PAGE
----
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From "Craig R. McClanahan" <>
Subject Re: Struts Actions are Singletons?
Date Thu, 25 Apr 2002 15:33:35 GMT

On Thu, 25 Apr 2002, Adolfo Miguelez wrote:

> Date: Thu, 25 Apr 2002 13:36:23 +0000
> From: Adolfo Miguelez <>
> Reply-To: Struts Users Mailing List <>
> To:
> Subject: Re: Struts Actions are Singletons?
> Pertainig to the paragraf below extracted from the Craig response, I wonder
> a question. What happens in clustered environments, where the VM can be swap
> in a per request basis?

In the servlet specification, support for this is described as a
"distributed container", and you include the <distributable/> attribute in
your web.xml file to indicate that you've programmed to a couple of extra
standards to work correctly in such an environment.

> State is not lost if it is maintained in session since, as far as I know,
> server is able to serialize the session and feed next server with session
> state, BUT by using stack objects, state could be lost, is not it?

State can be maintained in the session, even in the face of load balancing
and failover, as long as you make all of your sesson attribute classes
implement Serializable (and that restriction applies to any instance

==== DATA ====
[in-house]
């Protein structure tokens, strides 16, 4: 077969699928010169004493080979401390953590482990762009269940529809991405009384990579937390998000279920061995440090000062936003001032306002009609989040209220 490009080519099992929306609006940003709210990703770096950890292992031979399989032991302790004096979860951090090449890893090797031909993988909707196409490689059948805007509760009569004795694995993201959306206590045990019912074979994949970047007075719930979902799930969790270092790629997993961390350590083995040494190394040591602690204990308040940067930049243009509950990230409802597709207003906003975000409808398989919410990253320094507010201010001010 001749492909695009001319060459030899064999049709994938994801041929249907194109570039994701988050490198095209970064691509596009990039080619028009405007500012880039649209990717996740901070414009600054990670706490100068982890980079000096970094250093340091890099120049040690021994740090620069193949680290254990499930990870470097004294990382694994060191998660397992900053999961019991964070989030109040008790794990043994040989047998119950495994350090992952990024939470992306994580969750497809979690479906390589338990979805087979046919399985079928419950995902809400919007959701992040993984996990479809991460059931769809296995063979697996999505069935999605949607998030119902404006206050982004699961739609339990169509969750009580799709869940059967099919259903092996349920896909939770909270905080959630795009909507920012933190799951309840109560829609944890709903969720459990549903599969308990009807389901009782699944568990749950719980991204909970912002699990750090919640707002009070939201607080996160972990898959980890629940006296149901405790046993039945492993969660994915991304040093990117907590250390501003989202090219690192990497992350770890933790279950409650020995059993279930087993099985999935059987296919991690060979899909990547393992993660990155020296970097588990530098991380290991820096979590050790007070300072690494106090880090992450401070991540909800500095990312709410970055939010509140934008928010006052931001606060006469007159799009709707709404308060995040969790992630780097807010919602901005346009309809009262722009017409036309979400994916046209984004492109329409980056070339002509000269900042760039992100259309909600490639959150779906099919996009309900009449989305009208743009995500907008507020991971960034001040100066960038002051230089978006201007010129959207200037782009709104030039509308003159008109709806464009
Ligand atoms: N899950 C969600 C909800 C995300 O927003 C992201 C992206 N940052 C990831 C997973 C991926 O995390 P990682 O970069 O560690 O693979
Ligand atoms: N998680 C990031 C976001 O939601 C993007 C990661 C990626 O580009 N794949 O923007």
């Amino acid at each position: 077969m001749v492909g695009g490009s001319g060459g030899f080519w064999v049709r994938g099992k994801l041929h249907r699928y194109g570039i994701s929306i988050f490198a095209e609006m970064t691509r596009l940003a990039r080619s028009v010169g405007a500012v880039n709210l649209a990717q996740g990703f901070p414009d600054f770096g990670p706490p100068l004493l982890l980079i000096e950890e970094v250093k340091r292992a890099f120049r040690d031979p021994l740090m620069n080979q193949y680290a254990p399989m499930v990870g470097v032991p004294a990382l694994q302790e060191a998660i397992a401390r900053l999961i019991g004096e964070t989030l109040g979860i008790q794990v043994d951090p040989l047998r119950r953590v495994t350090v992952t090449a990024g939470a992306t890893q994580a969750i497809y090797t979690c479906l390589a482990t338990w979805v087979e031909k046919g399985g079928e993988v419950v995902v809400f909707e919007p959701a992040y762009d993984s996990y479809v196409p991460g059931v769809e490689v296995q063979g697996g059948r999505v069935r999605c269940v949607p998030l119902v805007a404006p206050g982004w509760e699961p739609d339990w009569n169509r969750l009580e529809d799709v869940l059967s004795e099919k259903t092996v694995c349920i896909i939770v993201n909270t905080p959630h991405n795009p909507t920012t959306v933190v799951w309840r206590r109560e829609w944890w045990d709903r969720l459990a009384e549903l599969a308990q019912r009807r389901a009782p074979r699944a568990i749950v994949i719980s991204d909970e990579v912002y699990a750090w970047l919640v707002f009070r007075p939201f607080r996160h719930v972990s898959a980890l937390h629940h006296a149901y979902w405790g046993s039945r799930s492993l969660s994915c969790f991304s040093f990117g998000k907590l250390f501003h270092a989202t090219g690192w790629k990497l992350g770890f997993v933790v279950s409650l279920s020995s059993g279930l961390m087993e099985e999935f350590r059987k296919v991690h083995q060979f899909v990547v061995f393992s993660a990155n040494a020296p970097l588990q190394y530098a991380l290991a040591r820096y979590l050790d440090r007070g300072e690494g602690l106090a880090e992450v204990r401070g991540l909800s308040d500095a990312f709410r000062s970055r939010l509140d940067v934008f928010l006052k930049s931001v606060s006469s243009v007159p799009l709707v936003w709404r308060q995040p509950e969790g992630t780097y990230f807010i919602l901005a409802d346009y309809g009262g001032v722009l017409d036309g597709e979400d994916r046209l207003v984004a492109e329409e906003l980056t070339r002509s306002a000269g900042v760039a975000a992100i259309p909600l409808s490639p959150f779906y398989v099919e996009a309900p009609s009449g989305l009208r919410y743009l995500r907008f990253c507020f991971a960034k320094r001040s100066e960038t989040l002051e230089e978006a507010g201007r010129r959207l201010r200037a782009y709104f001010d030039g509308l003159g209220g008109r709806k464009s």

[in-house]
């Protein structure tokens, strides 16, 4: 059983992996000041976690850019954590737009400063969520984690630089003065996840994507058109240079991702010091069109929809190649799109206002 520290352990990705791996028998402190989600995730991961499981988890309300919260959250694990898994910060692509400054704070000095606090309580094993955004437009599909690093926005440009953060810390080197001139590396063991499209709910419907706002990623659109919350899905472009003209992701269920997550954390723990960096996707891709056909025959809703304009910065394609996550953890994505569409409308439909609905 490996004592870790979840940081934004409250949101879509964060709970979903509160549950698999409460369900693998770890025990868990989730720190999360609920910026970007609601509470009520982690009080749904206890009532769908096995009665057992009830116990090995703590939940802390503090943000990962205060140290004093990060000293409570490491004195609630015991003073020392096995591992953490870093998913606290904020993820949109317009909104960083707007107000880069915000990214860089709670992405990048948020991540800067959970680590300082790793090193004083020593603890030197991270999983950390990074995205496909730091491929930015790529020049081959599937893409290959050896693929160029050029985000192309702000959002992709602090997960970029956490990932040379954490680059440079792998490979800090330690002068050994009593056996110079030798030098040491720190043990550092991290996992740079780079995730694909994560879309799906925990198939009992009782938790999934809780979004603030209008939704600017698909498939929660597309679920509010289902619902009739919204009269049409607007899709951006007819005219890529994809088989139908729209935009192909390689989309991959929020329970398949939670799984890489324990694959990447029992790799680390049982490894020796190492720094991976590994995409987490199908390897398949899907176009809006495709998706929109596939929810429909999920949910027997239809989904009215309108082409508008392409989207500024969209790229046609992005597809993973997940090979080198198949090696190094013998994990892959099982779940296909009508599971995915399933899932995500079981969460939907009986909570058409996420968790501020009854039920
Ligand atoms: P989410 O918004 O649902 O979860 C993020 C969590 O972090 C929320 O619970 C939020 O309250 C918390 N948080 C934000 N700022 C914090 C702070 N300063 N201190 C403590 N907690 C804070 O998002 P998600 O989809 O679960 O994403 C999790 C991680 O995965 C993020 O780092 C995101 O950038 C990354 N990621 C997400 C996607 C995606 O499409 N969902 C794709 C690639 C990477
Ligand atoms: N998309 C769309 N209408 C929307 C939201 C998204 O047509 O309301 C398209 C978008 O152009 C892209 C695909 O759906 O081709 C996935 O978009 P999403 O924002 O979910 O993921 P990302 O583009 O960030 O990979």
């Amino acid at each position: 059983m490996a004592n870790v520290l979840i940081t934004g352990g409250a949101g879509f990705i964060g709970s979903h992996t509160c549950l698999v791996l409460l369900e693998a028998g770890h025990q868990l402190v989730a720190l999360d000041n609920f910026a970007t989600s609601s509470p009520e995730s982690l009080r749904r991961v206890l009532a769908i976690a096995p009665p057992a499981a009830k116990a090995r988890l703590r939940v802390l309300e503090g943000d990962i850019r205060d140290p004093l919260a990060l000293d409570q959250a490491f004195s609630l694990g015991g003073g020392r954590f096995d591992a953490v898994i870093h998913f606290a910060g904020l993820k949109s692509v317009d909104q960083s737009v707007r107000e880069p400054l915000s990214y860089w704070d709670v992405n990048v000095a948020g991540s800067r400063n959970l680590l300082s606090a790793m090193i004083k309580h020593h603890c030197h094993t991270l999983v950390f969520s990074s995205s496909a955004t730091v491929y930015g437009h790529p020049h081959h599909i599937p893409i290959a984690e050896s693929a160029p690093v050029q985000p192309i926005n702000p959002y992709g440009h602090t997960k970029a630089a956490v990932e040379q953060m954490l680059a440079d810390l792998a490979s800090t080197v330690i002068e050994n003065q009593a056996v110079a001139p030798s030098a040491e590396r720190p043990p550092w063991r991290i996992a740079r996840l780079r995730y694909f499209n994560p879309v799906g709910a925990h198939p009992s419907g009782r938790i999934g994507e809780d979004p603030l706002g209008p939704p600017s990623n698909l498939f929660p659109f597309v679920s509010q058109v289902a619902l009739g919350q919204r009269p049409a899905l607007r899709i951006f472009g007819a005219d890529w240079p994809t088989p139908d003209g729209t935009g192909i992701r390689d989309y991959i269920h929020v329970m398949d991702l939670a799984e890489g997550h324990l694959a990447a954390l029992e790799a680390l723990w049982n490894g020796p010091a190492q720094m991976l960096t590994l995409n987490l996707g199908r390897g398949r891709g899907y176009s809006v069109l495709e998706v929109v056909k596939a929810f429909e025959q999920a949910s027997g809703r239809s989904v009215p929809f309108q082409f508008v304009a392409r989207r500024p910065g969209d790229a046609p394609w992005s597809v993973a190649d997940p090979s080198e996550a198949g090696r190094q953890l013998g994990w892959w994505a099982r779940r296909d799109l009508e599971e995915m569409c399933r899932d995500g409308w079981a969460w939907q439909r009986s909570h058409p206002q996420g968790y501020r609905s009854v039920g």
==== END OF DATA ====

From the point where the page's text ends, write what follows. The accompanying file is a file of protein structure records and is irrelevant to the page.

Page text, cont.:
variables inside your session attributes as well).  Note that the
container has a useful restriction -- all requests for a particular
session, at a particular time, must be answered by one instance.  In other
words, migration can only happen in between requests.  From the
application perspective, that lets you deal with thread safety issues here
exactly like you do in a single-server environment.  For example, you
don't ever have to figure out how to synchornize a session attribute
across multiple JVMs.

For stuff on the stack, remember that it only has a maximum lifetime equal
to the length of an individual request itself (just like request
attributes), even in the non-load-balanced case.  That is why, for
example, you must include input fields for *all* your form bean properties
when you are using request scope form beans, so that the entire state can
be restored. Therefore, you've got no problems unless the server tries to
migrate your request in the middle of that request.  And I don't know of
any servers that actually try that.

> I would appreciate opinions, Craig opinion especially welcome, since in my
> understanding implementation of stacks per thread in such a case is quite
> tricky since servers can be balanced.

If you want to rely on more than my opinion :-), you would find some very
useful information in the Servlet Specification (version 2.3) and the J2EE
Platform Specification (version 1.3).  These describe the programming
environments that portable applications can expect in a J2EE container -
even one that supports advanced features like load balancing and failover.
Containers can provide additional capabilities, and it's certainly
possible to write applications dependent on those capabilities - but it's
our responsibility as developers to understand what is portable and what
is not.

> Regards,
> Adolfo.


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